Thursday, July 11, 2013

- 10 ideas: politics edition -

Besides education, I feel like politics is another big system that could use some fixing. I feel like the general Canadian should have more ability to see and influence what happens in the country.

  1. Proportional Representation Definitely not a new idea. In our current winner-take-all system, many people feel like their vote is wasted and end up doing things like strategic voting - voting for the lesser of two evils just to keep someone they dislike out.
  2. Glass Votes Every vote on every bylaw is recorded in a publicly accessible database. You could search and filter by subject, politician, year. You can be choose to be notified on upcoming votes that interest you, or interesting votes that has just happened, or how your councillor voted.
  3. Simple Law laws rephrased into a common and easy-to-understand way. If any accuracy is lost from translating from legalese, put in footnotes to explain further. Also add in real-life examples on how this law affects you. For instance, everyone can agree to "Stopping Online Piracy" - but at what cost?
  4. Say and Do crawls transcripts of speeches and debates to sum up a politician's public positions. Crawls through votes of various laws to sum up a politician's true positions. The difference between tatemae and honne. This could also be tracked on a party-level, but you would be more effective calling out specific persons.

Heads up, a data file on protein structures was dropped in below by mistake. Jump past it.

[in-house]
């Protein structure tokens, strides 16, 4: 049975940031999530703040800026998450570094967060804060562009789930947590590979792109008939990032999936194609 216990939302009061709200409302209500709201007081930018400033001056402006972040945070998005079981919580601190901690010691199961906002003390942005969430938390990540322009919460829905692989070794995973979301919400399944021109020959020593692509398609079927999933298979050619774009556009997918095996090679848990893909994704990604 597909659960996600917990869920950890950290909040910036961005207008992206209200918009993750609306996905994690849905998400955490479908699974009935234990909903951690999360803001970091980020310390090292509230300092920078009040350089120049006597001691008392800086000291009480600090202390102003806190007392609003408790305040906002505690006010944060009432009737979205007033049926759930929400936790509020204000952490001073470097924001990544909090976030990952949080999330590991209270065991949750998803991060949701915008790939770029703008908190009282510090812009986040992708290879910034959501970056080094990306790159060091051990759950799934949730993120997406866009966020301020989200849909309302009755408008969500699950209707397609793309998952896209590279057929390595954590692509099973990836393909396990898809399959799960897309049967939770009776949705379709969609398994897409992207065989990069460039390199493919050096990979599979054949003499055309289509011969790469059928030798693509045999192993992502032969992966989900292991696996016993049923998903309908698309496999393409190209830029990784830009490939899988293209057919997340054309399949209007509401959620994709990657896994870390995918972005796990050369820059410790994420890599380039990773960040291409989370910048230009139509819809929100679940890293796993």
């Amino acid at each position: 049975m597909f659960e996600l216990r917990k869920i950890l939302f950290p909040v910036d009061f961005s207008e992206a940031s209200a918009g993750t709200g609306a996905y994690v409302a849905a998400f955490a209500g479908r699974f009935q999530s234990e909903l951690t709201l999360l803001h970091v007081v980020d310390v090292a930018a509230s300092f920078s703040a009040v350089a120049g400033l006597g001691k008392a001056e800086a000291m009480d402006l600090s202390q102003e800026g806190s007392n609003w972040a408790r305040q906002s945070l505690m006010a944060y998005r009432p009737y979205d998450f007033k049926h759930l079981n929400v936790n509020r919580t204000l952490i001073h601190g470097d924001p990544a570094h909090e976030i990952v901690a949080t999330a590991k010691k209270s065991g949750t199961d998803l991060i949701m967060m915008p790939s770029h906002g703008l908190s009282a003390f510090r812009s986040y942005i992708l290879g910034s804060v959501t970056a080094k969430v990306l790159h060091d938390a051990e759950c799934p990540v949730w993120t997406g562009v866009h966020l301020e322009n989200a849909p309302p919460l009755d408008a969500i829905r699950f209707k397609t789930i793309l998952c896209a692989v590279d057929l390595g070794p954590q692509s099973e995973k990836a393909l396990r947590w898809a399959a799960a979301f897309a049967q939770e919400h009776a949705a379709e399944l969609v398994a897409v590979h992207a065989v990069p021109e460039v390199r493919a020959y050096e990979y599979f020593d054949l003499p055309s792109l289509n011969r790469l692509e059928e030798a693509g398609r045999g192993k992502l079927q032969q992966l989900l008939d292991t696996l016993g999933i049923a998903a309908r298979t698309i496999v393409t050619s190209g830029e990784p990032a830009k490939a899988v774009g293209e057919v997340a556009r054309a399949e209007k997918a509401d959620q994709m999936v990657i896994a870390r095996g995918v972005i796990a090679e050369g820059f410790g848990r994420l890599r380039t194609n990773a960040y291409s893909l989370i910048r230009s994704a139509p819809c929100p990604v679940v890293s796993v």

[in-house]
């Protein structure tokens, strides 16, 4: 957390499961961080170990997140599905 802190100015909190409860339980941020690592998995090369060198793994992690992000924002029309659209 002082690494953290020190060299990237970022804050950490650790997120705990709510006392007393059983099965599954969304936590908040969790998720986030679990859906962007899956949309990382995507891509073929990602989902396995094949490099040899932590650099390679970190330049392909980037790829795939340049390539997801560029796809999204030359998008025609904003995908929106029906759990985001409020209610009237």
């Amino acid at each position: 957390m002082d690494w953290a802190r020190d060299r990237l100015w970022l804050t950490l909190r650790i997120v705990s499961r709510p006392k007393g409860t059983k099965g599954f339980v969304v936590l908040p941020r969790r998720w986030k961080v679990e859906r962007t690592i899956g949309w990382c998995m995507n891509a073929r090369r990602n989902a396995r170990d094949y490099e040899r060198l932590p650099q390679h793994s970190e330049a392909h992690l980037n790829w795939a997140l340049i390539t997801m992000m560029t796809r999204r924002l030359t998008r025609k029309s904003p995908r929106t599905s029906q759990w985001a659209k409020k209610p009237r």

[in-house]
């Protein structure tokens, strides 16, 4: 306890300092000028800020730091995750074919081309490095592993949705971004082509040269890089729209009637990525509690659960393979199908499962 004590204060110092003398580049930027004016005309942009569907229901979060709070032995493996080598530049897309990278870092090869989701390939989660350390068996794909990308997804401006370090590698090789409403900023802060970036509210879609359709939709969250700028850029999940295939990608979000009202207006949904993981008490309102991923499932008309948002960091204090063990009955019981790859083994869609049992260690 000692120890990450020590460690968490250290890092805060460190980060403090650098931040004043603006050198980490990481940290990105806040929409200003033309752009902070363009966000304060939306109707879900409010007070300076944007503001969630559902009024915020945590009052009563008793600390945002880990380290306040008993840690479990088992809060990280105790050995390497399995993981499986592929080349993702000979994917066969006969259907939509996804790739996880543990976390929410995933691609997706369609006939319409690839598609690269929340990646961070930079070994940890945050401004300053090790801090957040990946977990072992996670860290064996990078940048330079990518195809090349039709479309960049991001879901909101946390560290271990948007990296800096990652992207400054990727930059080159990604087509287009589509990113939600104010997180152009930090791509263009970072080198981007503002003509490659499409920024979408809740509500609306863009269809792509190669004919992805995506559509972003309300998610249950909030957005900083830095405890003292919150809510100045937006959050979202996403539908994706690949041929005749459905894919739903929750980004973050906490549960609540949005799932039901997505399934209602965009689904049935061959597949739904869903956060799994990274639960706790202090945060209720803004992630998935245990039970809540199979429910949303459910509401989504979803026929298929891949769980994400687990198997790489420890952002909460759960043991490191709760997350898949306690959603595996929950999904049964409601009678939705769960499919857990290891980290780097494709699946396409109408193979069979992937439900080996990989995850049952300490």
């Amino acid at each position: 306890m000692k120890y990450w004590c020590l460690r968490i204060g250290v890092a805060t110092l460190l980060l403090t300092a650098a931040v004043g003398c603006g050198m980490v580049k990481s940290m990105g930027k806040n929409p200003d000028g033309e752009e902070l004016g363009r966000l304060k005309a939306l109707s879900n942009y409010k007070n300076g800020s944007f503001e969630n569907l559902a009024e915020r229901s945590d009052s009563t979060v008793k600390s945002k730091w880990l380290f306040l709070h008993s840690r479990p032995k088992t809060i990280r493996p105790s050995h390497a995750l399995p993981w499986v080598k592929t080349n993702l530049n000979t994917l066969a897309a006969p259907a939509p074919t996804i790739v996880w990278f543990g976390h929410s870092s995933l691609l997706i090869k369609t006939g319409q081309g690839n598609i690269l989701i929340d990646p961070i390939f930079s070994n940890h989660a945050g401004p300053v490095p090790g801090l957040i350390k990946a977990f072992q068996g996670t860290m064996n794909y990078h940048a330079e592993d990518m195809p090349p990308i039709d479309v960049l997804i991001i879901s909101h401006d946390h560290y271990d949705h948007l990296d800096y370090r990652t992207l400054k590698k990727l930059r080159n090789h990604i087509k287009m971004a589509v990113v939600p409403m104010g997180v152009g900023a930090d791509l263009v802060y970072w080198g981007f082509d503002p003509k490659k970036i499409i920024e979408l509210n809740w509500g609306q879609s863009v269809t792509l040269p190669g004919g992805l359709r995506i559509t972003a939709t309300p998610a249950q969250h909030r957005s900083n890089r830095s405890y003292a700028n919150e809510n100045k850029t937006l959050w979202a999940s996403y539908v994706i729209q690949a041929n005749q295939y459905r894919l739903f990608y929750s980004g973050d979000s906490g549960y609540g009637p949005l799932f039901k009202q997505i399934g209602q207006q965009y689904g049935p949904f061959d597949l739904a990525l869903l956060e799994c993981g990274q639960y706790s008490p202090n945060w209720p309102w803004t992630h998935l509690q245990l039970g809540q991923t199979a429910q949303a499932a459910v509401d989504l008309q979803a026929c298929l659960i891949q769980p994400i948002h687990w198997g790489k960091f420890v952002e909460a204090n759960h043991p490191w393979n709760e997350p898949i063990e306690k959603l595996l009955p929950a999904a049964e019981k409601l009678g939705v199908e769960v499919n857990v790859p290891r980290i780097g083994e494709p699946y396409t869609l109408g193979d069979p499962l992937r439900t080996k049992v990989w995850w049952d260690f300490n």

5. Vote Subreddit Automatic listing of all upcoming laws/bylaws, preferably translated through Simple Law (above). Local councillor contact info is autogenerated with geolocation. People can upvote the ones that interest them, and comment on what they think. Then with the contact info, they can immediately contact their councillor on what they think.
  6. Mandatory Debate During every election cycle, install mandatory debates moderated by an organization with the public's interest in mind (e.g. EFF). This way we can hear what they have to say on hard questions that matter.
  7. Who To Contact Enter an issue you have and this service will give you the contact info you need, along with a templated letter for your issue.
  8. Demand Answer Open a petition and get people to sign it. If 25% of the voting population has signed it, the government must give a non-trivial answer. The ombudsman can decide whether the petition has been sufficiently answered. Similar to what the States have right now, except they don't have the ability to refute the answer given.
  9. Money Trail Graphs how a politician made their money (in terms of jobs and donations) and how they're spending their money (in terms of laws and expenses). As a senior executive once told us, don't believe what people say - track how they're spending their money to really see what's important to them.
  10. Conflict-of-Interest Alert track what organizations a politician has been part of and what laws they pass. For instance, sound off the alert when an oil-friendly politician gets a job at an oil firm.

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